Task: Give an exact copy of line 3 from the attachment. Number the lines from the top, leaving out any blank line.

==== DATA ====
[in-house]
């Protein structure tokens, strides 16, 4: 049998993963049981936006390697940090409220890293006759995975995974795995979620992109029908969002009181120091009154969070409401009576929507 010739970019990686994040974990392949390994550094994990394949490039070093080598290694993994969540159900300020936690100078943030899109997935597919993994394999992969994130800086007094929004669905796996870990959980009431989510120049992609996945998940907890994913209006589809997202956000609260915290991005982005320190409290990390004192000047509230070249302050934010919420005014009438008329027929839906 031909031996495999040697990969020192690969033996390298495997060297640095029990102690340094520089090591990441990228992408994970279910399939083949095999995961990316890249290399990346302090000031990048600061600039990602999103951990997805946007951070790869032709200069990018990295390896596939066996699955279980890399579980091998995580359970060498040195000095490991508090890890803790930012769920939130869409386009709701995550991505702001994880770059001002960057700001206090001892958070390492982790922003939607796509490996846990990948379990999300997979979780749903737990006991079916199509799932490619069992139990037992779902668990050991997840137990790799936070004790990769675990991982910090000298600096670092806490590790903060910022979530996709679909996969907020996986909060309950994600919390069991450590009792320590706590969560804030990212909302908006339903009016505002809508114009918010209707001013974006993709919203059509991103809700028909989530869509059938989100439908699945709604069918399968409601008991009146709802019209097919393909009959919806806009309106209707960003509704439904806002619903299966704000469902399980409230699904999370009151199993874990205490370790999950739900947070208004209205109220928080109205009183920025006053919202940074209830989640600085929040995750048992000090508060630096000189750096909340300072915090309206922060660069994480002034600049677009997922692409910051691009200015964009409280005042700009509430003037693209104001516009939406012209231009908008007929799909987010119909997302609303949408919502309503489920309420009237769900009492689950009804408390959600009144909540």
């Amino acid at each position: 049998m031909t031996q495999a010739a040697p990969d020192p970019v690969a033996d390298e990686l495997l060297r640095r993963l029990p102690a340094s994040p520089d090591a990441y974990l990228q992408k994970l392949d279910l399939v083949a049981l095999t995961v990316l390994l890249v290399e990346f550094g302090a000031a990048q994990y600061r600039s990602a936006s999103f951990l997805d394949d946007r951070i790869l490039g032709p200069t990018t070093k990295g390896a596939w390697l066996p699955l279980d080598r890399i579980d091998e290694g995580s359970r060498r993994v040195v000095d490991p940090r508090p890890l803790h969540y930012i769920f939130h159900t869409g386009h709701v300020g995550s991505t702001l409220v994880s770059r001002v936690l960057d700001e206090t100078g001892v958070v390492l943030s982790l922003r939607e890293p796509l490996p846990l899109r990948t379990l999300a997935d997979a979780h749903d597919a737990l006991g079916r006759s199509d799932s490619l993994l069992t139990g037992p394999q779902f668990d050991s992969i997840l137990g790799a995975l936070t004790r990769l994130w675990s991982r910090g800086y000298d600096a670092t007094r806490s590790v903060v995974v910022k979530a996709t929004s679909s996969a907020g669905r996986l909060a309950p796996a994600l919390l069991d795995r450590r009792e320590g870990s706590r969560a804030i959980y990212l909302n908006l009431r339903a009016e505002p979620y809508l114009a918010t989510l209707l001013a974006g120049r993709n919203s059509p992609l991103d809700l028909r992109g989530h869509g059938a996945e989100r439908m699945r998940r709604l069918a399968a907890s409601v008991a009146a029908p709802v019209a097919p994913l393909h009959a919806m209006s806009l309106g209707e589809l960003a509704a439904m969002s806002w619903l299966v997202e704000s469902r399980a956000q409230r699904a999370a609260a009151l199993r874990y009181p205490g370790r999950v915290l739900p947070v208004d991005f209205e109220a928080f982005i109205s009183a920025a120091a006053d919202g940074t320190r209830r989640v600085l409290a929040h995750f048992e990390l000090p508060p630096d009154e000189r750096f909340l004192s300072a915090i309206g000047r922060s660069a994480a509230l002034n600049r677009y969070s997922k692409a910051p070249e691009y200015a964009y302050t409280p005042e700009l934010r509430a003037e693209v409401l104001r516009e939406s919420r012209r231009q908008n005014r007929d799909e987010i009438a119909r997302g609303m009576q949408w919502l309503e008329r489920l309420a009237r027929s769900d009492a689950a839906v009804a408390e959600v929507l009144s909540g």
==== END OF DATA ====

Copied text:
């Amino acid at each position: 049998m031909t031996q495999a010739a040697p990969d020192p970019v690969a033996d390298e990686l495997l060297r640095r993963l029990p102690a340094s994040p520089d090591a990441y974990l990228q992408k994970l392949d279910l399939v083949a049981l095999t995961v990316l390994l890249v290399e990346f550094g302090a000031a990048q994990y600061r600039s990602a936006s999103f951990l997805d394949d946007r951070i790869l490039g032709p200069t990018t070093k990295g390896a596939w390697l066996p699955l279980d080598r890399i579980d091998e290694g995580s359970r060498r993994v040195v000095d490991p940090r508090p890890l803790h969540y930012i769920f939130h159900t869409g386009h709701v300020g995550s991505t702001l409220v994880s770059r001002v936690l960057d700001e206090t100078g001892v958070v390492l943030s982790l922003r939607e890293p796509l490996p846990l899109r990948t379990l999300a997935d997979a979780h749903d597919a737990l006991g079916r006759s199509d799932s490619l993994l069992t139990g037992p394999q779902f668990d050991s992969i997840l137990g790799a995975l936070t004790r990769l994130w675990s991982r910090g800086y000298d600096a670092t007094r806490s590790v903060v995974v910022k979530a996709t929004s679909s996969a907020g669905r996986l909060a309950p796996a994600l919390l069991d795995r450590r009792e320590g870990s706590r969560a804030i959980y990212l909302n908006l009431r339903a009016e505002p979620y809508l114009a918010t989510l209707l001013a974006g120049r993709n919203s059509p992609l991103d809700l028909r992109g989530h869509g059938a996945e989100r439908m699945r998940r709604l069918a399968a907890s409601v008991a009146a029908p709802v019209a097919p994913l393909h009959a919806m209006s806009l309106g209707e589809l960003a509704a439904m969002s806002w619903l299966v997202e704000s469902r399980a956000q409230r699904a999370a609260a009151l199993r874990y009181p205490g370790r999950v915290l739900p947070v208004d991005f209205e109220a928080f982005i109205s009183a920025a120091a006053d919202g940074t320190r209830r989640v600085l409290a929040h995750f048992e990390l000090p508060p630096d009154e000189r750096f909340l004192s300072a915090i309206g000047r922060s660069a994480a509230l002034n600049r677009y969070s997922k692409a910051p070249e691009y200015a964009y302050t409280p005042e700009l934010r509430a003037e693209v409401l104001r516009e939406s919420r012209r231009q908008n005014r007929d799909e987010i009438a119909r997302g609303m009576q949408w919502l309503e008329r489920l309420a009237r027929s769900d009492a689950a839906v009804a408390e959600v929507l009144s909540g």